Testing new oxygen sensors (combined with sensors to measure temperature, salinity and pressure) at SAMS’ Scottish Marine Robotics Facility, alongside two of its gliders © Estelle Dumont.

The Royal Research Ship Discovery crew recently deployed high-technology biogeochemical sensors onto existing ‘Overturning in the Subpolar North Atlantic Program’ (OSNAP) moorings in the Rockall Trough in the north Atlantic Ocean. By taking continuous measurements in this important yet remote location, the sensors will contribute much needed long-term biogeochemical data to further our understanding of the interactions occurring in our ocean.

The North Atlantic subpolar region lies between roughly 45°N and 65°N. The North Atlantic Subpolar Gyre is a large system of rotating currents which form a key component of the global climate system. In this region, the ocean warms the atmosphere (keeping northern Europe relatively mild) and atmospheric carbon dioxide is drawn into the deep ocean. The flow of energy and elements through the north Atlantic ultimately drives patterns of marine living resources at the ocean basin scale (http://www.ukosnap.org). 

OSNAP provides a continuous record of physical ocean properties in the subpolar north Atlantic through an array of moorings crossing the Atlantic. The newly deployed equipment consists of sensors to additionally measure levels of nutrients, oxygen and pH in the Rockall Trough. A Remote Access Sampler (RAS) will simultaneously collect samples of seawater to validate and complement the automatically recorded data from the sensors.

As Professor Stuart Cunningham, from the Scottish Association for Marine Science (SAMS) explains, adding these new sensors to the existing infrastructure is an important step, “So far, only the physical parameters of ocean circulation data can be measured at the OSNAP array. Combining this data with the new biogeochemical measurements will, for the first time, give us a long time-series of changes of ocean currents, nutrient concentrations and more. This will be a big advance in our ability to understand the interactions of ocean physics with ocean ecosystems – particularly the cold water coral systems of the Atlantic. "The biogeochemical sensors that have been deployed are not new developments in themselves. However, as Prof Cunningham explains, “We are using them in a novel way. Combining biogeochemistry on these large physics arrays is ground breaking!"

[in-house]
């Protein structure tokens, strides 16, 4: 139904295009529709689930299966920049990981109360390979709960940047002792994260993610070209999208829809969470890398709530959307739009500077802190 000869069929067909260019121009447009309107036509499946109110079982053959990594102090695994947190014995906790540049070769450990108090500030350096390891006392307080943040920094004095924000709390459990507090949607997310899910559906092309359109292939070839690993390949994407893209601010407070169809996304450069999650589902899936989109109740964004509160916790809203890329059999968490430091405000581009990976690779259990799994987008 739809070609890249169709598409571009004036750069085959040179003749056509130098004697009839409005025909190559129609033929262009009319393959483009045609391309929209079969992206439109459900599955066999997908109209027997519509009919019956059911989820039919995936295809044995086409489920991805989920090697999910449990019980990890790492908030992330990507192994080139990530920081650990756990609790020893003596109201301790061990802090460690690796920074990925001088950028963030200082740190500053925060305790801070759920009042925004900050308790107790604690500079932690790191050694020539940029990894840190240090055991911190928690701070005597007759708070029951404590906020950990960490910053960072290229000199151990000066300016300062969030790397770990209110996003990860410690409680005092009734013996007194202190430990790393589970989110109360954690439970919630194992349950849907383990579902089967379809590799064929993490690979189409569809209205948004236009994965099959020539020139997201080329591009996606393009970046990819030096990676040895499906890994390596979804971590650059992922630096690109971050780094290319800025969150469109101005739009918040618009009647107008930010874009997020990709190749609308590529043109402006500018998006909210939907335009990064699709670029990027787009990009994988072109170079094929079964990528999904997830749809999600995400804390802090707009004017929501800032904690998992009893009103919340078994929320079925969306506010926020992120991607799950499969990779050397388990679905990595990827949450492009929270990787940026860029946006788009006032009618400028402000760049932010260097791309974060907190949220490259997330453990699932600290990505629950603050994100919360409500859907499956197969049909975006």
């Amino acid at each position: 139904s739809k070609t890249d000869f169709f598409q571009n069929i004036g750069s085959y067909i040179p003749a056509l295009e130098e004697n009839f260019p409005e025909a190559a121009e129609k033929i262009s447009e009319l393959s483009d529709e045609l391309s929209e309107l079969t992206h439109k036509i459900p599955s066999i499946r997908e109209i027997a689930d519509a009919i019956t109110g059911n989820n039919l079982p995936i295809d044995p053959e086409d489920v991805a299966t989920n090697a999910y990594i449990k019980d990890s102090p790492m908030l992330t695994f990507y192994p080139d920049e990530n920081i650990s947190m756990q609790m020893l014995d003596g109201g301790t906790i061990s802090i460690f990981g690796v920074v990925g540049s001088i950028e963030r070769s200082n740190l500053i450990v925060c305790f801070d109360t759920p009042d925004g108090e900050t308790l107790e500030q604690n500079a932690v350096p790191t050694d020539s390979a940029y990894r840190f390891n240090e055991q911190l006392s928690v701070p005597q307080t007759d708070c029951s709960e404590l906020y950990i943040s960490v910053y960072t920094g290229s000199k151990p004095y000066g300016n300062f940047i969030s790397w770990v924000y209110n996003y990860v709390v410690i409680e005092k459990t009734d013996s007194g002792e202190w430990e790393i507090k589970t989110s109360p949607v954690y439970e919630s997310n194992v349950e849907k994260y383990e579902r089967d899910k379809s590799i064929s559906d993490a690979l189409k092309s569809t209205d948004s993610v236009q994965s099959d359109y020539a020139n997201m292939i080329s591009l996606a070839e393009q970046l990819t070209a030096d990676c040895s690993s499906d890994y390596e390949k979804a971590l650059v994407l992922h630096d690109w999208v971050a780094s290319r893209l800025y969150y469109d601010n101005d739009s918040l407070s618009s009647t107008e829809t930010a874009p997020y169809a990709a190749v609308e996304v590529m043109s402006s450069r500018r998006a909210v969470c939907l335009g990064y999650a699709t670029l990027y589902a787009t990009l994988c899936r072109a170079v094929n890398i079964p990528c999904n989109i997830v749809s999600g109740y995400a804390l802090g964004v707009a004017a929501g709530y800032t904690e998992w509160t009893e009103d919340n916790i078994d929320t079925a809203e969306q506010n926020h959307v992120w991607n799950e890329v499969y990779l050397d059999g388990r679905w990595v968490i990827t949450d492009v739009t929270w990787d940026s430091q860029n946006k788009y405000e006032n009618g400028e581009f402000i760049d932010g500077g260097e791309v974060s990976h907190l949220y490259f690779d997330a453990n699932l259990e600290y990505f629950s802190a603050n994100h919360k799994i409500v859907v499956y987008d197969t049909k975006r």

By adding new observations of biogeochemical properties to existing large scale observing infrastructures we can make biogeochemical measurements at broader scales, matching the current physical observations. As a result, the possibilities and implications for understanding the critical processes occurring in our oceans are vast.To implement key agreements to protect biodiversity, adaptive ocean management knowledge is needed on the same ocean basin scale. ATLAS will enhance the purpose-built transatlantic arrays to predict ecosystem tipping points and use this unique basin-scale infrastructure to deepen our understanding of the importance of ocean currents in controlling species distribution and connectivity to drive forward an ambitious new decision support tool for integrated Maritime Spatial Planning (MSP).

You can download a copy of the press release here